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2 Responses to “Seventh Circuit Week in Review, Part II: Determining Drug Quantity for Sentencing”

  1. Brian Borkowicz Says:

    While I agree that drug quantity calculations in conspiracy cases are often unfair — at least for the smaller fish — this case raised a different set of questions for me. The sentencing judge found that Fox was responsible for drugs possessed by his co-conspirator and calculated the Guideline range accordingly, which resulted in a much higher range (46-57 months instead of 24-30) and an ultimate sentence of 46 months. Would this case have come out differently if the judge had instead calculated the Guideline range based on the lower quantity, and then used the sentencing factors in 18 U.S.C. § 3553(a) to vary upward and arrive at the same 46-month sentence?

    The Seventh Circuit seems to be willing to affirm just about any sentence imposed by a judge who has given meaningful consideration to the sentencing factors, so why would a judge make a borderline call like this one on the Guidelines calculation when he would (seemingly) be on stronger footing under 3553(a)? Should judges be making strategic decisions like this? I think there are cases where they should, but this was not one of them. Fox was in Criminal History Category I and was directly responsible for delivering a small amount of crack on two occasions. A Guidelines sentence of 24-30 months would probably be sufficient here, but there are other occasions where a sentence within the Guidelines range may not reflect the severity of the crime, be an adequate deterrent, or be sufficient to protect the public, and I think sentencing judges should reserve their ability to impose above-Guidelines sentences for those situations.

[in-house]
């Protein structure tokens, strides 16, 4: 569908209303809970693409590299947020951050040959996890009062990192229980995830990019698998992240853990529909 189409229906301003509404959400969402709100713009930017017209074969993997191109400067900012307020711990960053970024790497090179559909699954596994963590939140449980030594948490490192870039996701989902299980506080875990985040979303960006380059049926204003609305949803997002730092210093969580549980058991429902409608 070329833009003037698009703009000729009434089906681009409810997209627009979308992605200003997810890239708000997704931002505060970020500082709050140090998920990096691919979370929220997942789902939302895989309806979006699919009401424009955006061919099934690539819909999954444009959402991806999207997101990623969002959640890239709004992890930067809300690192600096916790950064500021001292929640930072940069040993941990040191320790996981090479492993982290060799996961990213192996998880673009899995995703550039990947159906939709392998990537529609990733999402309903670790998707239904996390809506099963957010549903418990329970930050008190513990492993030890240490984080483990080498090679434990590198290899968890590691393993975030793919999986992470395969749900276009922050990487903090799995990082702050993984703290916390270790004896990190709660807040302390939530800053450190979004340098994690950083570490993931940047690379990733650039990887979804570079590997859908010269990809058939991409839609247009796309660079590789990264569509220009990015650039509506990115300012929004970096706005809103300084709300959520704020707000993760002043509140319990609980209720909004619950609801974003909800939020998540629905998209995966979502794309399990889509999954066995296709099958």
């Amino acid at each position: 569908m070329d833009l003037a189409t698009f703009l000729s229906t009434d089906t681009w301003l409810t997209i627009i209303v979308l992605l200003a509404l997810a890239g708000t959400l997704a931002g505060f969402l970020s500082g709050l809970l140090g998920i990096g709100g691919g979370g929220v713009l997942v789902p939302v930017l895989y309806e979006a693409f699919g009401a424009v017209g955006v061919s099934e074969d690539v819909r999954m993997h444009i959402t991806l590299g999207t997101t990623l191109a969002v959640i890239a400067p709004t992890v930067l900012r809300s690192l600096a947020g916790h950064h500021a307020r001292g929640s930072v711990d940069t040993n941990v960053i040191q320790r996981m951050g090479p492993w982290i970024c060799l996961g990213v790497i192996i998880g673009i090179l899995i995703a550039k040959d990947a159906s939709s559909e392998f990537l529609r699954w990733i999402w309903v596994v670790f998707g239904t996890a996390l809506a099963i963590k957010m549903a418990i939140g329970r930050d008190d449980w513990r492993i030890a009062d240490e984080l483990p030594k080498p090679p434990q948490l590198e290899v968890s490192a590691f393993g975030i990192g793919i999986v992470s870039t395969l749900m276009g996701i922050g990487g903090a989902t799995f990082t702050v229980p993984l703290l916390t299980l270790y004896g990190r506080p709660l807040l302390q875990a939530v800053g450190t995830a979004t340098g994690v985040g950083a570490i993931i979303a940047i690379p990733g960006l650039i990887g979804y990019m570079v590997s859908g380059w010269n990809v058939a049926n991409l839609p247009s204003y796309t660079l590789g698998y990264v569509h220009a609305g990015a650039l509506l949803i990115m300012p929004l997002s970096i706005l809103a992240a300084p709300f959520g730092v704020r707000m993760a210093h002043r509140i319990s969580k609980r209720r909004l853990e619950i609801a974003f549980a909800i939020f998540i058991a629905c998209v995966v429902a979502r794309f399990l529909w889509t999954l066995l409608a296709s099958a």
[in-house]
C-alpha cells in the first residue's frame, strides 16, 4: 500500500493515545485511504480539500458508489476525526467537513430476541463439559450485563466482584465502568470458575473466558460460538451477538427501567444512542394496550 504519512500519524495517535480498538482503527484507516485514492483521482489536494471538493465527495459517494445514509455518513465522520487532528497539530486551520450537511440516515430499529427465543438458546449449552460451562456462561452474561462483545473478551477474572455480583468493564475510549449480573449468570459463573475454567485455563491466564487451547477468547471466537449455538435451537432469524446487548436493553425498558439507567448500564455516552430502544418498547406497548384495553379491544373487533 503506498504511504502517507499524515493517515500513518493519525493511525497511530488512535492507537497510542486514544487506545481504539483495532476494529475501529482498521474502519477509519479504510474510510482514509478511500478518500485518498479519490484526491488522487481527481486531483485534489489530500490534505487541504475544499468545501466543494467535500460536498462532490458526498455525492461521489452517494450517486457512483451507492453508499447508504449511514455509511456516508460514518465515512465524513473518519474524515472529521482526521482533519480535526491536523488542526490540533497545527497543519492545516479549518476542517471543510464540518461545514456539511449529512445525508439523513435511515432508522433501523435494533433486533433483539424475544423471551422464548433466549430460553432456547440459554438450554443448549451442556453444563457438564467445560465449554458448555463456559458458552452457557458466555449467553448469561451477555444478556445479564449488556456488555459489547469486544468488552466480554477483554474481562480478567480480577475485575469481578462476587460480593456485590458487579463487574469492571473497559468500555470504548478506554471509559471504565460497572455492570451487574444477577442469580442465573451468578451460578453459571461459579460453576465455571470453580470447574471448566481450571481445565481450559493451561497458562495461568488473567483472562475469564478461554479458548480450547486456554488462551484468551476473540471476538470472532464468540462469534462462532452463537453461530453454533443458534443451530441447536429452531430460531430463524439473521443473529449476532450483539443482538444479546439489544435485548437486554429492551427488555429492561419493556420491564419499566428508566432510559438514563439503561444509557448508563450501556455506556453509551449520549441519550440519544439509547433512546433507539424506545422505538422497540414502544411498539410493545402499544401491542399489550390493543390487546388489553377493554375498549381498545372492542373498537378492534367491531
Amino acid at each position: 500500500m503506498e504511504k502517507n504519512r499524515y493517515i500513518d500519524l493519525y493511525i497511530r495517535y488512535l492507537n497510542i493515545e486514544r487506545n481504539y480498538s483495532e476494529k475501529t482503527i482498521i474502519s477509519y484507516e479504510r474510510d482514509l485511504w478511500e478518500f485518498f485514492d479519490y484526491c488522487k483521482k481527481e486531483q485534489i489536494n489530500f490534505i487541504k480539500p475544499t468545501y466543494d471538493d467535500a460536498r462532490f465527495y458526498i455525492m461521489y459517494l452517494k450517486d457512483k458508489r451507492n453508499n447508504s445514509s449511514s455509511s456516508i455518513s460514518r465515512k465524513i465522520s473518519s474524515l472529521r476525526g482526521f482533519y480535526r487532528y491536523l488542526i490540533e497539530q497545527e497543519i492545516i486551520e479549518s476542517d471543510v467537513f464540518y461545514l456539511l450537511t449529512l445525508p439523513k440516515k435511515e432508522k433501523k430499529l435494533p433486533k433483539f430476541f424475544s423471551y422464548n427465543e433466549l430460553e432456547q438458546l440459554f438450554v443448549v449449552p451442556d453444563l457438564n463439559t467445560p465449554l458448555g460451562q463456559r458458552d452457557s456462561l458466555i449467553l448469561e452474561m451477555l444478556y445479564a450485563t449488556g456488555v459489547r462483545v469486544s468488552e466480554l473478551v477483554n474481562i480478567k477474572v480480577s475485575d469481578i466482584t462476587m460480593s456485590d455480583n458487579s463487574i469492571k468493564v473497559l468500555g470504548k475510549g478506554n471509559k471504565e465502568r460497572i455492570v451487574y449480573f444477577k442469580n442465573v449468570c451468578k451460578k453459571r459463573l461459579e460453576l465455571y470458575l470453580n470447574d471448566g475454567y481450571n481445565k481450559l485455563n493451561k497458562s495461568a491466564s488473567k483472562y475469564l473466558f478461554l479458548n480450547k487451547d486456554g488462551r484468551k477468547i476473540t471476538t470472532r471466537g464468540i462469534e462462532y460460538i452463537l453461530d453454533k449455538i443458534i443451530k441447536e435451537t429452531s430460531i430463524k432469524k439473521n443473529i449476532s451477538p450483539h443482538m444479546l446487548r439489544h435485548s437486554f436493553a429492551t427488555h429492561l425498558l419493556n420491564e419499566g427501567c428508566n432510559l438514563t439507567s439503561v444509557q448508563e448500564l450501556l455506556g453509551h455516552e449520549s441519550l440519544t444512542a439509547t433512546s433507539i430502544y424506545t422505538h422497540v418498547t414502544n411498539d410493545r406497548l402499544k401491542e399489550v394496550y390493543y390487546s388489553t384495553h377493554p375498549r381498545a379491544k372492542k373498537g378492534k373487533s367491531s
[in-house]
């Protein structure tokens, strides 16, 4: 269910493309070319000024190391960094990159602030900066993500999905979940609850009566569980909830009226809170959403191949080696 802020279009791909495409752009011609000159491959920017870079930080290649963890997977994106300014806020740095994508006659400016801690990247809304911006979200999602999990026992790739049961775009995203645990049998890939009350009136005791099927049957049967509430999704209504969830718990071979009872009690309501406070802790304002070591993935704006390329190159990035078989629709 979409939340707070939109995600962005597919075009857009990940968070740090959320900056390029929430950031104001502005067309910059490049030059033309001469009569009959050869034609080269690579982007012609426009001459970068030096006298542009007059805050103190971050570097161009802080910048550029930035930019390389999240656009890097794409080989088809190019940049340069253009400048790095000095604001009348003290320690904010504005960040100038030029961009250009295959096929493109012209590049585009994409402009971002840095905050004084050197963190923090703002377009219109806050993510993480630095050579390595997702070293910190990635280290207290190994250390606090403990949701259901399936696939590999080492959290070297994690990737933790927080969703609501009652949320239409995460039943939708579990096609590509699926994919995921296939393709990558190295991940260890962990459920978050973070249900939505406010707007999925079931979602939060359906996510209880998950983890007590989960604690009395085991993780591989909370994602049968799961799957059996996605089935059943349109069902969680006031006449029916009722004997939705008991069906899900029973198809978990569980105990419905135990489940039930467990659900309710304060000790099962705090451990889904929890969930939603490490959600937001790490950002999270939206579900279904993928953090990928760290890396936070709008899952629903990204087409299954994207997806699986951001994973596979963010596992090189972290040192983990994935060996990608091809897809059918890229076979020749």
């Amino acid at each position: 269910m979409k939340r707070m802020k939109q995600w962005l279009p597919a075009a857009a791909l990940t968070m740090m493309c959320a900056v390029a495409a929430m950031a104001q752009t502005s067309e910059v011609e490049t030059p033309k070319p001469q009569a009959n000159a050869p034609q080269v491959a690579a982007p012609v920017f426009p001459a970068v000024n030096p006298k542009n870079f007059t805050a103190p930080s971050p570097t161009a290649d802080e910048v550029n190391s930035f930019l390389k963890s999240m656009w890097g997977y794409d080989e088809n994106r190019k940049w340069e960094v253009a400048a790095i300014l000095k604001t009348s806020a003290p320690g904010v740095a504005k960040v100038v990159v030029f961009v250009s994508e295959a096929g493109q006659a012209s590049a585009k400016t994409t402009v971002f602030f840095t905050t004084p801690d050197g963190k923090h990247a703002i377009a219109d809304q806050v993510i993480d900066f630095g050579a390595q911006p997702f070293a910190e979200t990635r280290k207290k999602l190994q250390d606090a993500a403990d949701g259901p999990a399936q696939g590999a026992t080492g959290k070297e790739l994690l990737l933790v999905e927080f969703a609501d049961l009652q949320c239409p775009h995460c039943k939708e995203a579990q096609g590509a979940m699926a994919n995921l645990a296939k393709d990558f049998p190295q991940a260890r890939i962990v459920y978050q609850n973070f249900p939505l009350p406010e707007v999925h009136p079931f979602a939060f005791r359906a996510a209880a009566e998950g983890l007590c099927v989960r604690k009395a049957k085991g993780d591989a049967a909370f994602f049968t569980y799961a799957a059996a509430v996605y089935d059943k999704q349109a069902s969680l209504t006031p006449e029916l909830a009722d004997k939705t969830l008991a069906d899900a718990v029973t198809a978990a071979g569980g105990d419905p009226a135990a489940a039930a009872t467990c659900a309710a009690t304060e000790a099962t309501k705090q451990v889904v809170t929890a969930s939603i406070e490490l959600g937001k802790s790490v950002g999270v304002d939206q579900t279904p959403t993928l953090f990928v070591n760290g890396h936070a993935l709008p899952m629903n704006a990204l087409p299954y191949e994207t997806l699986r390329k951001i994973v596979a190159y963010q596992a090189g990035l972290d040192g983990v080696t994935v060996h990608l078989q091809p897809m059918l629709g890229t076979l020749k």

2. Nice comment, Brian. You may see here an indication of the persistence of a pre-Booker mentality among federal judges, in which the Guidelines (although now only one of several 3553(a) factors) are still treated as the dominant consideration at sentencing. The Supreme Court has at times seemed to discourage this mentality, but, by requiring a correctly calculated Guidelines sentence as a component of “procedural reasonableness,” the Court sends a message to sentencing judges to continue their pre-Booker practices (including making the “borderline calls” with respect to drug quantity that they would have made before 2005) and suggests that the new 3553(a) analysis might appropriately be treated as an afterthought. I think the post-Booker system would work better if district court judges were excused from resolving all Guidelines disputes where the 3553(a) factors pretty clearly point to the higher or lower possible range as more appropriate. So, here, the judge might say, “The properly calculated Guidelines range would be either 24-30 or 46-57. The 3553(a) factors indicate that 24-30 would clearly be more appropriate, so I will sentence in that range, rather than resolve a very close factual question.”